For those who reads this don’t believe what this author said. Research it for yourself be informed with untwisted information.

  5. Google wants to make money NOW, their pages are so full of ads and Google junk it’s sickening. Matt Cutts and other Google spinsters should be ashamed of the lies they tell for money.

  6. Really ?? Why won’t I build for Google ? Who is giving me better maps API for nothing , till I get to the point where I can afford to build my own infrastructure. Who is giving me developer tools like Closure library for nothing ? Microsoft ? And what makes the Anonymous Founder Guy thinks that Microsoft, Apple , Facebook or Twitter will not get into his territory sooner or later ? Everyone is doing it and I am little disappointed to see this poor quality bitching on Gigaom. If you want to bitch, bitch good, and don’t quote that guy who worked for 3 years with Google as a developer and as a non contributor.

  7. Nullality Photography Friday, March 16, 2012

    to say that Apple and Microsoft would never do this is laughable, where do you think they learned this? http://www.youtube.com/watch?v=wdrKWArr3XY

  8. I generally defend Google on consumer issues, particularly the (non-)privacy issues, but dealing with them as a business is a different animal.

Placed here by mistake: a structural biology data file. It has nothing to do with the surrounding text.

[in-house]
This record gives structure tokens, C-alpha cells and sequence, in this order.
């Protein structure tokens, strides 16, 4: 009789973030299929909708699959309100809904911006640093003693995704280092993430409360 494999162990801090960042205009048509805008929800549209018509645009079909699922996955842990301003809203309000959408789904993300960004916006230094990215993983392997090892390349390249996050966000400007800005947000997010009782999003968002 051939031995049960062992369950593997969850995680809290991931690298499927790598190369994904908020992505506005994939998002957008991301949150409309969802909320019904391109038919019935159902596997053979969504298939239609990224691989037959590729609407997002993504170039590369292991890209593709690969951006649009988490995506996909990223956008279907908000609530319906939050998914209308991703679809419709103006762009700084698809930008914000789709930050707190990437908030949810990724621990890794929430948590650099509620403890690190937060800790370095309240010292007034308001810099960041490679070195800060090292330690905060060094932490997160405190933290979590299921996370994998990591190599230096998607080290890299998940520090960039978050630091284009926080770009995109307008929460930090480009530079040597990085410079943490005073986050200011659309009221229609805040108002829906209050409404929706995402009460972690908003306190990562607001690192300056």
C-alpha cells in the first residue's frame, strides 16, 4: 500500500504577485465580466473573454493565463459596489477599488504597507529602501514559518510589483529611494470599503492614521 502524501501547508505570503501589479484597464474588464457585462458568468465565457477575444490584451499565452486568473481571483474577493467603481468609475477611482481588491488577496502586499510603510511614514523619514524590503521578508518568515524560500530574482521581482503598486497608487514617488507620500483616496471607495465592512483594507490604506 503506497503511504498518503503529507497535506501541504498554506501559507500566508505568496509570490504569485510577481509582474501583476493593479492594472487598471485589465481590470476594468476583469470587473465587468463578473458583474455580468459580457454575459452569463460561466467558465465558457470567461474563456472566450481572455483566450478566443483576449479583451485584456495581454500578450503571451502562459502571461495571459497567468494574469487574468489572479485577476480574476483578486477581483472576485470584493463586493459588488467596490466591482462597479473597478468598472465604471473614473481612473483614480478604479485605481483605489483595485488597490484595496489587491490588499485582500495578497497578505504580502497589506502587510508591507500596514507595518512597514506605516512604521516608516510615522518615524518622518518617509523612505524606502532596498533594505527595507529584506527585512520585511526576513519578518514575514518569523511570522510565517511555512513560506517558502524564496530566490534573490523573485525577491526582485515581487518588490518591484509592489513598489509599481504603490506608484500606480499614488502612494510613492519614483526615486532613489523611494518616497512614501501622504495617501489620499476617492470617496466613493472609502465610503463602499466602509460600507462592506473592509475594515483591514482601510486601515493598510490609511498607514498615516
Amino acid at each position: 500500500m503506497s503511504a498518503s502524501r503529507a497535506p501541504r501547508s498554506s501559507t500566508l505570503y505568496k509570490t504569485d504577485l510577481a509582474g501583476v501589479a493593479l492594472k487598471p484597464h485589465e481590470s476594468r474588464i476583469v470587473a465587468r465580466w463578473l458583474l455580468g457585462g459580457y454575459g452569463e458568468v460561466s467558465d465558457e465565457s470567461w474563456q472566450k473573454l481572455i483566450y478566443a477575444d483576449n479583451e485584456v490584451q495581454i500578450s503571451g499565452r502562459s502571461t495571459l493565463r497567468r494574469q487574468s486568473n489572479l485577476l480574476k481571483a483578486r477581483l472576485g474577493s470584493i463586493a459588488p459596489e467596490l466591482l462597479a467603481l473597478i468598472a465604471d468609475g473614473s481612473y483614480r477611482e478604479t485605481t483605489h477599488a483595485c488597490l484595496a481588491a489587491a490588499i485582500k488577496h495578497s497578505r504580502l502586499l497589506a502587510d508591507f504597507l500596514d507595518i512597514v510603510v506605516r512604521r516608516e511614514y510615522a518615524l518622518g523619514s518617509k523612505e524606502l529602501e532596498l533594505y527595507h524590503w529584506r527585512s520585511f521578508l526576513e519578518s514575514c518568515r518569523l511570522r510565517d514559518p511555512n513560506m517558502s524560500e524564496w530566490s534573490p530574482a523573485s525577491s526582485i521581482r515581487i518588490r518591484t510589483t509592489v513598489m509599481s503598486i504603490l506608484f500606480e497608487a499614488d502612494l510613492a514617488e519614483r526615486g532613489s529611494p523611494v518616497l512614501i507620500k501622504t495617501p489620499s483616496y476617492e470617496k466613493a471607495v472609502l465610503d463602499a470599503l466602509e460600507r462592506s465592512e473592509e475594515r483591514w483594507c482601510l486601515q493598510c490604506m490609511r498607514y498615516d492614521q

For example, I use AdSense to pay the bills on a number of Web sites. I allocate inventory and set pricing thresholds based on their performance. So imagine my horror when they say they’re only paying me half of what I allegedly made last month.

    If that wasn’t bad enough, I have no recourse. There are no humans to contact. Short of flying to California and suing them, there’s nothing I can do.

  9. Manpreet Singh Friday, March 16, 2012

    Google is among the best and most transparent platforms to develop out there, not to mention the plethora of services that the users and developers get for free. Sure, they charge and raise prices when they have to. They’re not a non-profit anyway.

    What better platform options do you see anyway? Facebook? Microsoft? Apple?

  10. Damned if the do…

    Go back a couple of years, and note all the articles about Google’s clusterfeck of poorly integrated products that looked like they were designed by engineers. They needed to figure out what they wanted to be “when they grew up,” yep — take a page from Apple.

    Jump forward two years…